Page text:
The door buzzer sounded. Kendall hated to leave, but he knew it was probably the messenger, so he turned and left the apartment, then took the flight of stairs to the main level. Sure enough, he saw a bicycle messenger waiting outside the door. He took the package and gave the kid a tip before making sure the door closed tightly and then going back to the apartment. Johnny was back at work, immersed in his story, and Kendall knew he needed to let him work. He opened the envelope and pulled out the screenplay for Stranded, then threw away the wrapping. Then he sat in one of the chairs, the clacking of computer keys his accompaniment as he began to read. He hardly moved for almost two hours as he read the script from cover to cover. By the time he was done, he had an excellent idea about the story. “So, what do you think?” Johnny asked. The lid of his computer was closed and Johnny handed him a glass of iced tea. “I figured you could use something to drink.” “Yeah, I think so,” Kendall said as he took the glass and drank down half of it. “This is….” Kendall swallowed. “I think this could be very powerful, but I don’t know if I can do it.” He opened the script and found the pages he wanted. “The main character gets stranded in a car. You know I’m claustrophobic, and they want to handcuff me in a car for hours on end.” Kendall could already feel the sweat threatening to break out all over at the thought. Johnny read for a few minutes. “Hey, think about it. The car will only be parts of a car, because they have to film it. So while it’ll look like you’re stuck in a car, you won’t really be.” Johnny handed him back the script. “I think you’re trying to psych yourself out so you won’t have to do this.” Johnny sat next to him. “Here in New York, you’re a big fish. Everyone knows who you are, and yes, you can get almost any part you want. But this would be like starting new. You should be excited, not afraid.” “Are you trying to get rid of me?” Kendall asked. “No. I’m only returning the favor. You encouraged me with my first book, and now it’s time for me to do the same for you. You need to spread your wings.” Johnny lightly patted his leg and then leaned in and kissed him softly. Kendall hoped for something a little warmer, and attempted to pull Johnny closer, but he pulled away. “I have an appointment with one of the librarians at Columbia.” Johnny glanced at his watch. “I’ll only be gone for a couple of hours, and when I get back, we can have dinner together. I promise.” “On a Sunday afternoon?” Kendall asked, but Johnny was already up and going. He grabbed a light jacket and hurried out of the apartment. Kendall didn’t know what the hell to do, so he went back to the bedroom and opened the book he’d started earlier. But he couldn’t concentrate. A cell phone ringtone sounded, and he snapped the book closed and located Johnny’s phone. He answered it to stop its incessant ringing. “Hello,” Kendall said tentatively. “Johnny?” a young male voice asked. “No, this is Kendall, can I help you?” The line was quiet for a few seconds. “No, that’s okay. I’ll see him later.” The call disconnected, and Kendall stared at the blinking number. He set the phone on the coffee table and was about to go back to his reading, but instead, he picked up the phone again and brought up the call history. While there was no name in contacts, Johnny had been getting calls from the same number every few days for at least the past month or so. Kendall closed the phone and placed it back where he’d found it. He needed something to do, so he decided to start dinner. He chopped vegetables and got them ready to cook. He seasoned the beef he’d bought earlier and let that sit to build up some flavor, and peeled potatoes before getting them ready to boil. The entire time, Kendall found himself staring every few seconds at Johnny’s phone, and finally he allowed himself to voice what he was fearing: Is Johnny having an affair? At least that would explain the complete lack of interest. God, he didn’t want to think so, and his heart ached. He still loved Johnny, and he needed him. Johnny was his anchor, his rock—he always had been. They had been growing apart; he could see that. But maybe it was just a product of their busy lives and months or years on very different schedules. His phone rang, and Kendall hoped it was Johnny. No such luck. “Hey, Sal,” Kendall said when he answered. “Did you get the script?” “Yeah, and I read it,” Kendall said. “Good. I wanted to make sure. They need an answer tomorrow,” Sal told him, and Kendall nodded. “I know, and you’ll have it. I need to think things over. I know how you feel, and I’m giving this a lot of thought,” Kendall said as he wandered over to the window, peering out at the relatively quiet street below. “I have to be honest that I’m nervous about doing it.” “Of course you are,” Sal said. Kendall settled on the bench and watched the people and cars as they navigated the narrow street. “This is going to be different with all new people, but I know you’re right for this part. I’ve represented many people who’ve gone from Broadway to Hollywood over my career, and rarely have any of them received a vehicle as perfect for them to make the transition as you have.” “But, Sal, they’re going to lock me in a car,” Kendall said as he half watched out the window. “I know. Isn’t it wonderful?” “Sal!” Kendall yelled. “Don’t take that tone with me. I know how you feel about enclosed spaces, but that’s why it’s perfect for you. Use that fear in the movie. Let them see what that does to you and your character. Don’t run from it—embrace it. Trust me,” Sal said, and Kendall sighed softly. “I told you it was perfect.” “If you say so,” Kendall said as a cab pulled up in front of the building. “As I said, I’ll be sure to call you Monday morning.” The cab door opened, and Johnny got out. “I need to go. Johnny just got home from the library, and I need to get dinner ready.” “You two have a big celebratory night planned?” Sal asked. Kendall’s smile at the thought lasted until he saw another man lean out of the cab. He appeared to be speaking to Johnny. The other man disappeared from view back in the cab, and Kendall saw Johnny lean inside the vehicle for a few seconds and then back out once again. Johnny closed the cab door, and Kendall could have sworn he saw a huge smile on Johnny’s face before he disappeared from view. “Kendall, are you there?” Sal asked. “I’m here,” he said. “Tell the people in Hollywood I’ll do it.” Kendall said. Maybe three or four months on his own to explore a bit and figure out what he really wanted wasn’t such a bad idea, after all.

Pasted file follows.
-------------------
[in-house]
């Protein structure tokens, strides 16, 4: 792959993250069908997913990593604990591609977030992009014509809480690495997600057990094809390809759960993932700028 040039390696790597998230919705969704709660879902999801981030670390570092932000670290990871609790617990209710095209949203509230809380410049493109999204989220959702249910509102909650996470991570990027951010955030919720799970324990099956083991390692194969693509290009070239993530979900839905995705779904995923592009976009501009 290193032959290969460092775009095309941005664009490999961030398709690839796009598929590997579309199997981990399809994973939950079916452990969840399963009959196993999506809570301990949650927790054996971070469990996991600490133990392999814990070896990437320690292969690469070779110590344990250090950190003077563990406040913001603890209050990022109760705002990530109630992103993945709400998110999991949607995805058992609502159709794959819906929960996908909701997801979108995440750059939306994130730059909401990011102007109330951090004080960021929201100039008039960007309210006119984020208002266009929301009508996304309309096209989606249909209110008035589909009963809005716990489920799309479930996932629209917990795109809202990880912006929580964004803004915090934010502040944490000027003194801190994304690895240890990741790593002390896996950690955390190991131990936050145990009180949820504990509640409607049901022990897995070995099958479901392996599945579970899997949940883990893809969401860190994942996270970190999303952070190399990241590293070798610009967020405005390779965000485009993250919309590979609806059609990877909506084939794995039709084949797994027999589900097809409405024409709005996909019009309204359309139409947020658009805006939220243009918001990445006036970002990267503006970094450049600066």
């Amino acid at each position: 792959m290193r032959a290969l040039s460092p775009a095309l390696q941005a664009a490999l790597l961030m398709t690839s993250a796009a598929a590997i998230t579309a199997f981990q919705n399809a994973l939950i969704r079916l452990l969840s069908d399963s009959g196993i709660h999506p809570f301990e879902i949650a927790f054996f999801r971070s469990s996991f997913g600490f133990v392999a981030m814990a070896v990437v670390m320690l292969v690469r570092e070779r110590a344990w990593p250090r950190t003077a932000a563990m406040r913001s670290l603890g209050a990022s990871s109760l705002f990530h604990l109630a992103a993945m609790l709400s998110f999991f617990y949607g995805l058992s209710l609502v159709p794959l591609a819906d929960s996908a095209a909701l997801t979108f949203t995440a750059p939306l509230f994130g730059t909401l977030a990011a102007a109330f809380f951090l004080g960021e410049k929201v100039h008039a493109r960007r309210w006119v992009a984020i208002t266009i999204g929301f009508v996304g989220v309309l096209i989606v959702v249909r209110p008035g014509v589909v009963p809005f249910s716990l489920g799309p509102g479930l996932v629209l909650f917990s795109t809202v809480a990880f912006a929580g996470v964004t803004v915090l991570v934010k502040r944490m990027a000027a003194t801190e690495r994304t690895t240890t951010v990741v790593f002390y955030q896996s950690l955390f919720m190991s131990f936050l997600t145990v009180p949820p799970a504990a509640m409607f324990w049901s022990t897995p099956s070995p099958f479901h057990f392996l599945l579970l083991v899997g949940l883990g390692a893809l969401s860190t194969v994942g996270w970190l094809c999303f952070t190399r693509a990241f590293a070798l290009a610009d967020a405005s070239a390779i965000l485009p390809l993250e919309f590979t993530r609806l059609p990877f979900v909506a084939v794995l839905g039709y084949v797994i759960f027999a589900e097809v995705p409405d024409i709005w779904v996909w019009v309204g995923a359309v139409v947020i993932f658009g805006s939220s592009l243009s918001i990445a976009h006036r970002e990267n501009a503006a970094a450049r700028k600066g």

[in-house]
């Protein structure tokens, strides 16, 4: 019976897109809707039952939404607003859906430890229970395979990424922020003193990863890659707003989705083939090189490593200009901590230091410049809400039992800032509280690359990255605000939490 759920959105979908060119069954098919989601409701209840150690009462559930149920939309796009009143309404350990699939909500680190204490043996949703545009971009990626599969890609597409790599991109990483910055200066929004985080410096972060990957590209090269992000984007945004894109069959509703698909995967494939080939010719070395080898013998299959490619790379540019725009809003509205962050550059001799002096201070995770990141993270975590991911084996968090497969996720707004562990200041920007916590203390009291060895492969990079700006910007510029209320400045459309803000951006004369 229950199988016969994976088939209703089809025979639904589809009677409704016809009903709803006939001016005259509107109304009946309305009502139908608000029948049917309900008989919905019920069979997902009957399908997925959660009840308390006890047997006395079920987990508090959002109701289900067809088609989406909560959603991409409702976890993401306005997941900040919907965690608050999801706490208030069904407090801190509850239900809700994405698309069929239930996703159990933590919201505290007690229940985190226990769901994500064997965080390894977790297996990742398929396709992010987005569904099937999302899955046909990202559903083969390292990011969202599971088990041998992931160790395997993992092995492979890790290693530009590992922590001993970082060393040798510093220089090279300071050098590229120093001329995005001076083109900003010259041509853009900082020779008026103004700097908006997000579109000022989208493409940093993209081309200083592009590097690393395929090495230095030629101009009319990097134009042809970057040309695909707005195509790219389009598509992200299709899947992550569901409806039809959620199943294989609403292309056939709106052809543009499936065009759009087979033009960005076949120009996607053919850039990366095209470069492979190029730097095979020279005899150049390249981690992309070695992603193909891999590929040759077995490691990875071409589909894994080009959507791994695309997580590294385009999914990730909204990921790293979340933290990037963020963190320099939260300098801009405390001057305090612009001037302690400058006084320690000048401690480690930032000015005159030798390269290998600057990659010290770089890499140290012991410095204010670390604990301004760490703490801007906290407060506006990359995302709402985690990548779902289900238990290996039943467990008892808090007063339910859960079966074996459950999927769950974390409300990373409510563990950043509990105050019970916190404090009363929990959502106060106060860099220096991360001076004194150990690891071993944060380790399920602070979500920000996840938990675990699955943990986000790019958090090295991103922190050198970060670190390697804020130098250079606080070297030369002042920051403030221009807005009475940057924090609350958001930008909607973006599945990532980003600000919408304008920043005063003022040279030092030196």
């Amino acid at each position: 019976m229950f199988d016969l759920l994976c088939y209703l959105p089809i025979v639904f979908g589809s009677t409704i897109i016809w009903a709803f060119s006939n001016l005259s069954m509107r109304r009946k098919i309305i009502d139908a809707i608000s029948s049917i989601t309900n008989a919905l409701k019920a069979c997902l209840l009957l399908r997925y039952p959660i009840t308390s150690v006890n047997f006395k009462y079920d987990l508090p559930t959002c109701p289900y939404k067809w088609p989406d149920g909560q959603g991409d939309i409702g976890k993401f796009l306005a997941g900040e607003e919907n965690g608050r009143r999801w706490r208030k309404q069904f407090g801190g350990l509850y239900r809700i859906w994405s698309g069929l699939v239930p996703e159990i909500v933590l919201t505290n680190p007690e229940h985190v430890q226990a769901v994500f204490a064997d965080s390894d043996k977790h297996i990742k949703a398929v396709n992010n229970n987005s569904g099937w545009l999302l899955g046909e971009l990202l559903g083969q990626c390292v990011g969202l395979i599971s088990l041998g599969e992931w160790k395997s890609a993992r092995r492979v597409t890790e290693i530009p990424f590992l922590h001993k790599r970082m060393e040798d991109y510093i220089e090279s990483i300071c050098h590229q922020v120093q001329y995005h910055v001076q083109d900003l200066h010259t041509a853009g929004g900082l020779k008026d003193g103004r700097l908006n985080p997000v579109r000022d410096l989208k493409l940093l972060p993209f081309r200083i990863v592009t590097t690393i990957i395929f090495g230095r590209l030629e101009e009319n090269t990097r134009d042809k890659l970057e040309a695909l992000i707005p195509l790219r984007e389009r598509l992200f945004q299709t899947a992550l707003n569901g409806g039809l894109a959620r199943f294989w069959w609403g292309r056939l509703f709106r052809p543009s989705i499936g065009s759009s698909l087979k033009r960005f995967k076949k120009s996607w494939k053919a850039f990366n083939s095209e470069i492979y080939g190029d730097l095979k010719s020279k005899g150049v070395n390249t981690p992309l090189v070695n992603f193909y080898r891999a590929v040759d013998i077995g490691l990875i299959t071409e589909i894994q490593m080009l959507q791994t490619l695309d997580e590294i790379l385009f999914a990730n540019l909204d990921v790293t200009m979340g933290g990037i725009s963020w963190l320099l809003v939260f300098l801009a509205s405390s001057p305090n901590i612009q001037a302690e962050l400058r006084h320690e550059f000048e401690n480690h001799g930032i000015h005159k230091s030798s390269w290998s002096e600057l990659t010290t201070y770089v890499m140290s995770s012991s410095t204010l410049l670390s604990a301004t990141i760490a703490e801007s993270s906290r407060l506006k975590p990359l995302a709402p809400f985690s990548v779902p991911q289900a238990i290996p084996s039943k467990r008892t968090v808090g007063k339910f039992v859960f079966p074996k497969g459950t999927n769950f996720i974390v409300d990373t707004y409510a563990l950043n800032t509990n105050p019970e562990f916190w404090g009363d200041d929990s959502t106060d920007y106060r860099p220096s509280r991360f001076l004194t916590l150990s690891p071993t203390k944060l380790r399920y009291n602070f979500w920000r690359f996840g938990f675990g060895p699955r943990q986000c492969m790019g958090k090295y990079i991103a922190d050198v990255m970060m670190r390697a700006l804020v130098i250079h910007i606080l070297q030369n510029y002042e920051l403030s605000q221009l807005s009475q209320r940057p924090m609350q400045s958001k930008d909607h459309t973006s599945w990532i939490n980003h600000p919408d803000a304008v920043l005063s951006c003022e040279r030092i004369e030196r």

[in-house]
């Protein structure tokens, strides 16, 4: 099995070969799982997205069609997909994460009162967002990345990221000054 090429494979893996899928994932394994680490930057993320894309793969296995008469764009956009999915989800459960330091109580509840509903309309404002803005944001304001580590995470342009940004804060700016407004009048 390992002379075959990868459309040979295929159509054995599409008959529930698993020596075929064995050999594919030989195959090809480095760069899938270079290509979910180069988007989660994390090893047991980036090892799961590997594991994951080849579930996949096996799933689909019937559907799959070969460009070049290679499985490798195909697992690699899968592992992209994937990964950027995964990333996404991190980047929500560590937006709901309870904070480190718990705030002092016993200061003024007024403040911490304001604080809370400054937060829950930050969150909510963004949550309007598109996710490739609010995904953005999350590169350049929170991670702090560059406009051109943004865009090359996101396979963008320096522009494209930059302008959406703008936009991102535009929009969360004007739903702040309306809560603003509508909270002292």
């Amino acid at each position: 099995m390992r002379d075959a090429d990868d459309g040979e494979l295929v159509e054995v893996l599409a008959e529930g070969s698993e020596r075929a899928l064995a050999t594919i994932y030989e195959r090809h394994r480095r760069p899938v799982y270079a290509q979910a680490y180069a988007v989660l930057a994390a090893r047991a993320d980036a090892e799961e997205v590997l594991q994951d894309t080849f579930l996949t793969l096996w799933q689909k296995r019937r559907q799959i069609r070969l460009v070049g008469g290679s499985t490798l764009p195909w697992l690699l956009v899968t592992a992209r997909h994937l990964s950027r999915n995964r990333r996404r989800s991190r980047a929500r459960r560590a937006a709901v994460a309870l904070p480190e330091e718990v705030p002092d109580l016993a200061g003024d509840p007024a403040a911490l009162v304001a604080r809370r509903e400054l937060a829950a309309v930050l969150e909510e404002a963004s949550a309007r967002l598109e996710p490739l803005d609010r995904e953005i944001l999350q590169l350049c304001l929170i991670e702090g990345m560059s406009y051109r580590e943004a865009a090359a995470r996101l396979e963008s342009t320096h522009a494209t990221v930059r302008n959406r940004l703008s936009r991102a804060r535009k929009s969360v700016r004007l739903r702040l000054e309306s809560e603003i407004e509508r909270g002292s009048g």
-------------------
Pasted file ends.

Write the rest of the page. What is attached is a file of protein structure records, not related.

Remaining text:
Andrew grew up in western Michigan with a father who loved to tell stories and a mother who loved to read them. Since then he has lived throughout the country and traveled throughout the world. He has a master's degree from the University of Wisconsin-Milwaukee and works in information systems for a large corporation. Andrew's hobbies include collecting antiques, gardening, and leaving his dirty dishes anywhere but in the sink (particularly when writing) He considers himself blessed with an accepting family, fantastic friends, and the world's most supportive and loving partner. Andrew currently lives in beautiful, historic Carlisle, Pennsylvania. Visit Andrew's web site at: www.andrewgreybooks.com